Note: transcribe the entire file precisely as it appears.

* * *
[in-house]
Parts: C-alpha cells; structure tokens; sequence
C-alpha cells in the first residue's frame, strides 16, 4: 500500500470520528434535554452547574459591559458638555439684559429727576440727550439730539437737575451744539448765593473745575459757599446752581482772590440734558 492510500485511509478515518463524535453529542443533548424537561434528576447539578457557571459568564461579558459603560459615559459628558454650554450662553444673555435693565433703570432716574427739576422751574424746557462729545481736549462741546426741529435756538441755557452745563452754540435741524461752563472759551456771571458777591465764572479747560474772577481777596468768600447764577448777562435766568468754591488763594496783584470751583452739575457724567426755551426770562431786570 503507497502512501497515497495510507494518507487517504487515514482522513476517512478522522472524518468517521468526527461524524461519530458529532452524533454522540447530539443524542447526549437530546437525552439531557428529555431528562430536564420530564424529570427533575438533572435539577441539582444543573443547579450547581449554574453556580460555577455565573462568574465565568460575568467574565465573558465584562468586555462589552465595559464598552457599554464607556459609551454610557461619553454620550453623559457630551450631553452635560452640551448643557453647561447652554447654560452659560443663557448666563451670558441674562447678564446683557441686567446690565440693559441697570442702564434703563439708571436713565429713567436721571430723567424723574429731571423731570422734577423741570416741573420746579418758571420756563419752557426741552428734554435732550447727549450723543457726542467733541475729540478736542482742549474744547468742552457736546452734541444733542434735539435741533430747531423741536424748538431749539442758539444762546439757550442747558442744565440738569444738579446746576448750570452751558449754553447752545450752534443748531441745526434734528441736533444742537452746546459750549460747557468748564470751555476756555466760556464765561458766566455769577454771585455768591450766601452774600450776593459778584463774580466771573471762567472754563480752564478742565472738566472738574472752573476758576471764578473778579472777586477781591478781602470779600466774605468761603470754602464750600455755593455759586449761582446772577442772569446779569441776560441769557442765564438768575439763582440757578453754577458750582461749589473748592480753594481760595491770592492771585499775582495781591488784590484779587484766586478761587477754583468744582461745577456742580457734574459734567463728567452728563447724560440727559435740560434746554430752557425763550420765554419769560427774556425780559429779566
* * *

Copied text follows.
[in-house]
Parts: C-alpha cells; structure tokens; sequence
C-alpha cells in the first residue's frame, strides 16, 4: 500500500470520528434535554452547574459591559458638555439684559429727576440727550439730539437737575451744539448765593473745575459757599446752581482772590440734558 492510500485511509478515518463524535453529542443533548424537561434528576447539578457557571459568564461579558459603560459615559459628558454650554450662553444673555435693565433703570432716574427739576422751574424746557462729545481736549462741546426741529435756538441755557452745563452754540435741524461752563472759551456771571458777591465764572479747560474772577481777596468768600447764577448777562435766568468754591488763594496783584470751583452739575457724567426755551426770562431786570 503507497502512501497515497495510507494518507487517504487515514482522513476517512478522522472524518468517521468526527461524524461519530458529532452524533454522540447530539443524542447526549437530546437525552439531557428529555431528562430536564420530564424529570427533575438533572435539577441539582444543573443547579450547581449554574453556580460555577455565573462568574465565568460575568467574565465573558465584562468586555462589552465595559464598552457599554464607556459609551454610557461619553454620550453623559457630551450631553452635560452640551448643557453647561447652554447654560452659560443663557448666563451670558441674562447678564446683557441686567446690565440693559441697570442702564434703563439708571436713565429713567436721571430723567424723574429731571423731570422734577423741570416741573420746579418758571420756563419752557426741552428734554435732550447727549450723543457726542467733541475729540478736542482742549474744547468742552457736546452734541444733542434735539435741533430747531423741536424748538431749539442758539444762546439757550442747558442744565440738569444738579446746576448750570452751558449754553447752545450752534443748531441745526434734528441736533444742537452746546459750549460747557468748564470751555476756555466760556464765561458766566455769577454771585455768591450766601452774600450776593459778584463774580466771573471762567472754563480752564478742565472738566472738574472752573476758576471764578473778579472777586477781591478781602470779600466774605468761603470754602464750600455755593455759586449761582446772577442772569446779569441776560441769557442765564438768575439763582440757578453754577458750582461749589473748592480753594481760595491770592492771585499775582495781591488784590484779587484766586478761587477754583468744582461745577456742580457734574459734567463728567452728563447724560440727559435740560434746554430752557425763550420765554419769560427774556425780559429779566